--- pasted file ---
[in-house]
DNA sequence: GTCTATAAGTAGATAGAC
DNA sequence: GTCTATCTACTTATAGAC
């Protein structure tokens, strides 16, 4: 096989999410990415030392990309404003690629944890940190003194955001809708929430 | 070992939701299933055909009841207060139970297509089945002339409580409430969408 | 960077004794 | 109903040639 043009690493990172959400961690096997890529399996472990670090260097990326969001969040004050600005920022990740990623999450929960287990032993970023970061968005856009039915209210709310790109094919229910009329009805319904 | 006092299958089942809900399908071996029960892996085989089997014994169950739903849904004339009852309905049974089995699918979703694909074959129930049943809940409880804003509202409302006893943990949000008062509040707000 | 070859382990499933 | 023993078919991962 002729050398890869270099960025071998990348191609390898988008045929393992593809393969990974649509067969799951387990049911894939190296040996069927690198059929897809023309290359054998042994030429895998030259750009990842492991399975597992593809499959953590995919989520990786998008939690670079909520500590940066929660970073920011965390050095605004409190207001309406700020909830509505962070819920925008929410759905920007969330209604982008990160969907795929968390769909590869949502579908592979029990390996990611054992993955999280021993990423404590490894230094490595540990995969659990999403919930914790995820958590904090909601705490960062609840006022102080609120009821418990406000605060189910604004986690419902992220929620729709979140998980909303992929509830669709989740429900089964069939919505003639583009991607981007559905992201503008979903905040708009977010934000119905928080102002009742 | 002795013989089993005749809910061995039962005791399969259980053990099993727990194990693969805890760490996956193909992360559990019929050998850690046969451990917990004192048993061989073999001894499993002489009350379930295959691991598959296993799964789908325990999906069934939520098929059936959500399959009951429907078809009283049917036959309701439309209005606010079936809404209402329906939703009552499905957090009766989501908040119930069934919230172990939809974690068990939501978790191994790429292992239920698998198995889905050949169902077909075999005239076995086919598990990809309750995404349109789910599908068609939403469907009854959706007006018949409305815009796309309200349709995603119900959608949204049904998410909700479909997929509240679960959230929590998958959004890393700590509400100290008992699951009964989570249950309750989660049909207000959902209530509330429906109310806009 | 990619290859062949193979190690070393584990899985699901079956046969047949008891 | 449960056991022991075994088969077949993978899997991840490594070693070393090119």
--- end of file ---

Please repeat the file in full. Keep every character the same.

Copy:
[in-house]
DNA sequence: GTCTATAAGTAGATAGAC
DNA sequence: GTCTATCTACTTATAGAC
């Protein structure tokens, strides 16, 4: 096989999410990415030392990309404003690629944890940190003194955001809708929430 | 070992939701299933055909009841207060139970297509089945002339409580409430969408 | 960077004794 | 109903040639 043009690493990172959400961690096997890529399996472990670090260097990326969001969040004050600005920022990740990623999450929960287990032993970023970061968005856009039915209210709310790109094919229910009329009805319904 | 006092299958089942809900399908071996029960892996085989089997014994169950739903849904004339009852309905049974089995699918979703694909074959129930049943809940409880804003509202409302006893943990949000008062509040707000 | 070859382990499933 | 023993078919991962 002729050398890869270099960025071998990348191609390898988008045929393992593809393969990974649509067969799951387990049911894939190296040996069927690198059929897809023309290359054998042994030429895998030259750009990842492991399975597992593809499959953590995919989520990786998008939690670079909520500590940066929660970073920011965390050095605004409190207001309406700020909830509505962070819920925008929410759905920007969330209604982008990160969907795929968390769909590869949502579908592979029990390996990611054992993955999280021993990423404590490894230094490595540990995969659990999403919930914790995820958590904090909601705490960062609840006022102080609120009821418990406000605060189910604004986690419902992220929620729709979140998980909303992929509830669709989740429900089964069939919505003639583009991607981007559905992201503008979903905040708009977010934000119905928080102002009742 | 002795013989089993005749809910061995039962005791399969259980053990099993727990194990693969805890760490996956193909992360559990019929050998850690046969451990917990004192048993061989073999001894499993002489009350379930295959691991598959296993799964789908325990999906069934939520098929059936959500399959009951429907078809009283049917036959309701439309209005606010079936809404209402329906939703009552499905957090009766989501908040119930069934919230172990939809974690068990939501978790191994790429292992239920698998198995889905050949169902077909075999005239076995086919598990990809309750995404349109789910599908068609939403469907009854959706007006018949409305815009796309309200349709995603119900959608949204049904998410909700479909997929509240679960959230929590998958959004890393700590509400100290008992699951009964989570249950309750989660049909207000959902209530509330429906109310806009 | 990619290859062949193979190690070393584990899985699901079956046969047949008891 | 449960056991022991075994088969077949993978899997991840490594070693070393090119």